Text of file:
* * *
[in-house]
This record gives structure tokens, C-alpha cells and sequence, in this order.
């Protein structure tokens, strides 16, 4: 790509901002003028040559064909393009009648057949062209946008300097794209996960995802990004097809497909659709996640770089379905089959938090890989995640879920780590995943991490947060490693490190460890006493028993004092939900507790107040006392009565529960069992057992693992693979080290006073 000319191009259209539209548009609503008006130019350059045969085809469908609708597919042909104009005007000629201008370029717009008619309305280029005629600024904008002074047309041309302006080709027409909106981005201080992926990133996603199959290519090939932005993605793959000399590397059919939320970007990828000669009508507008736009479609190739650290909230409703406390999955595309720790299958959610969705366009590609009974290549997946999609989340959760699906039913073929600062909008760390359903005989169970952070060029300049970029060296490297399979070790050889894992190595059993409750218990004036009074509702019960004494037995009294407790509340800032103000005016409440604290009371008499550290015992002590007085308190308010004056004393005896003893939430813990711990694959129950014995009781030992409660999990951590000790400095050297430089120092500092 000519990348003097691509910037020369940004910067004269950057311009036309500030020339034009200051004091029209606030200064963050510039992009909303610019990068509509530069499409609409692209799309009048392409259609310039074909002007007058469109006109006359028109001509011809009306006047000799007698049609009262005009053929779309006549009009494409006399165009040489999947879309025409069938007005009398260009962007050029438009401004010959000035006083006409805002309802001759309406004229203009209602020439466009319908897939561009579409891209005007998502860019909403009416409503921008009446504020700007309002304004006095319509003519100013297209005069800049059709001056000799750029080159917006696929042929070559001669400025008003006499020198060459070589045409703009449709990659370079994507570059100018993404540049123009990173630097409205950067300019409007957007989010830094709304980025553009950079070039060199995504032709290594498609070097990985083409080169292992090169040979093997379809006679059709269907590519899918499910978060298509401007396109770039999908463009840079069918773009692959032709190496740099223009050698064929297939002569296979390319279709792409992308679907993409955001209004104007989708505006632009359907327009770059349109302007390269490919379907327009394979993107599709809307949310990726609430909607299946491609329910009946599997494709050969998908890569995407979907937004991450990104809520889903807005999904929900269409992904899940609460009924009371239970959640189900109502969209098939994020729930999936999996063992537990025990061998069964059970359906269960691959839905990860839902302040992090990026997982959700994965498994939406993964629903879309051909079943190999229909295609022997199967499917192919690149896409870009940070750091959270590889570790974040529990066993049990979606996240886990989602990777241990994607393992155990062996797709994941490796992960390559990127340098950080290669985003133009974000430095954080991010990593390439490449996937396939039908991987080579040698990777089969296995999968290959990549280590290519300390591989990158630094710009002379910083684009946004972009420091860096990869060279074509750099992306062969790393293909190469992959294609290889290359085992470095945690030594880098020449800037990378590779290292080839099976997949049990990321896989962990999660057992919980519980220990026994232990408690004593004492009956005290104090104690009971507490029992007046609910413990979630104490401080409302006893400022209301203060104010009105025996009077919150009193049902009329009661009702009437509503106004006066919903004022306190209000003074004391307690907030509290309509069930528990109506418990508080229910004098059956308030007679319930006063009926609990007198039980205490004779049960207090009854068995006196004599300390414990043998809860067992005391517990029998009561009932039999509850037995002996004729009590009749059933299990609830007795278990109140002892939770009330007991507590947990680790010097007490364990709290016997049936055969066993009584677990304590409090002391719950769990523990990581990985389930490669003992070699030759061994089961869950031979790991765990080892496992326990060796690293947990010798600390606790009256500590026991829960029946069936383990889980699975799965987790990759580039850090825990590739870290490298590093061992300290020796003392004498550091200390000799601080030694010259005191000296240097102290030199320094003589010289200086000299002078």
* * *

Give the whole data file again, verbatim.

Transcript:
[in-house]
This record gives structure tokens, C-alpha cells and sequence, in this order.
């Protein structure tokens, strides 16, 4: 790509901002003028040559064909393009009648057949062209946008300097794209996960995802990004097809497909659709996640770089379905089959938090890989995640879920780590995943991490947060490693490190460890006493028993004092939900507790107040006392009565529960069992057992693992693979080290006073 000319191009259209539209548009609503008006130019350059045969085809469908609708597919042909104009005007000629201008370029717009008619309305280029005629600024904008002074047309041309302006080709027409909106981005201080992926990133996603199959290519090939932005993605793959000399590397059919939320970007990828000669009508507008736009479609190739650290909230409703406390999955595309720790299958959610969705366009590609009974290549997946999609989340959760699906039913073929600062909008760390359903005989169970952070060029300049970029060296490297399979070790050889894992190595059993409750218990004036009074509702019960004494037995009294407790509340800032103000005016409440604290009371008499550290015992002590007085308190308010004056004393005896003893939430813990711990694959129950014995009781030992409660999990951590000790400095050297430089120092500092 000519990348003097691509910037020369940004910067004269950057311009036309500030020339034009200051004091029209606030200064963050510039992009909303610019990068509509530069499409609409692209799309009048392409259609310039074909002007007058469109006109006359028109001509011809009306006047000799007698049609009262005009053929779309006549009009494409006399165009040489999947879309025409069938007005009398260009962007050029438009401004010959000035006083006409805002309802001759309406004229203009209602020439466009319908897939561009579409891209005007998502860019909403009416409503921008009446504020700007309002304004006095319509003519100013297209005069800049059709001056000799750029080159917006696929042929070559001669400025008003006499020198060459070589045409703009449709990659370079994507570059100018993404540049123009990173630097409205950067300019409007957007989010830094709304980025553009950079070039060199995504032709290594498609070097990985083409080169292992090169040979093997379809006679059709269907590519899918499910978060298509401007396109770039999908463009840079069918773009692959032709190496740099223009050698064929297939002569296979390319279709792409992308679907993409955001209004104007989708505006632009359907327009770059349109302007390269490919379907327009394979993107599709809307949310990726609430909607299946491609329910009946599997494709050969998908890569995407979907937004991450990104809520889903807005999904929900269409992904899940609460009924009371239970959640189900109502969209098939994020729930999936999996063992537990025990061998069964059970359906269960691959839905990860839902302040992090990026997982959700994965498994939406993964629903879309051909079943190999229909295609022997199967499917192919690149896409870009940070750091959270590889570790974040529990066993049990979606996240886990989602990777241990994607393992155990062996797709994941490796992960390559990127340098950080290669985003133009974000430095954080991010990593390439490449996937396939039908991987080579040698990777089969296995999968290959990549280590290519300390591989990158630094710009002379910083684009946004972009420091860096990869060279074509750099992306062969790393293909190469992959294609290889290359085992470095945690030594880098020449800037990378590779290292080839099976997949049990990321896989962990999660057992919980519980220990026994232990408690004593004492009956005290104090104690009971507490029992007046609910413990979630104490401080409302006893400022209301203060104010009105025996009077919150009193049902009329009661009702009437509503106004006066919903004022306190209000003074004391307690907030509290309509069930528990109506418990508080229910004098059956308030007679319930006063009926609990007198039980205490004779049960207090009854068995006196004599300390414990043998809860067992005391517990029998009561009932039999509850037995002996004729009590009749059933299990609830007795278990109140002892939770009330007991507590947990680790010097007490364990709290016997049936055969066993009584677990304590409090002391719950769990523990990581990985389930490669003992070699030759061994089961869950031979790991765990080892496992326990060796690293947990010798600390606790009256500590026991829960029946069936383990889980699975799965987790990759580039850090825990590739870290490298590093061992300290020796003392004498550091200390000799601080030694010259005191000296240097102290030199320094003589010289200086000299002078």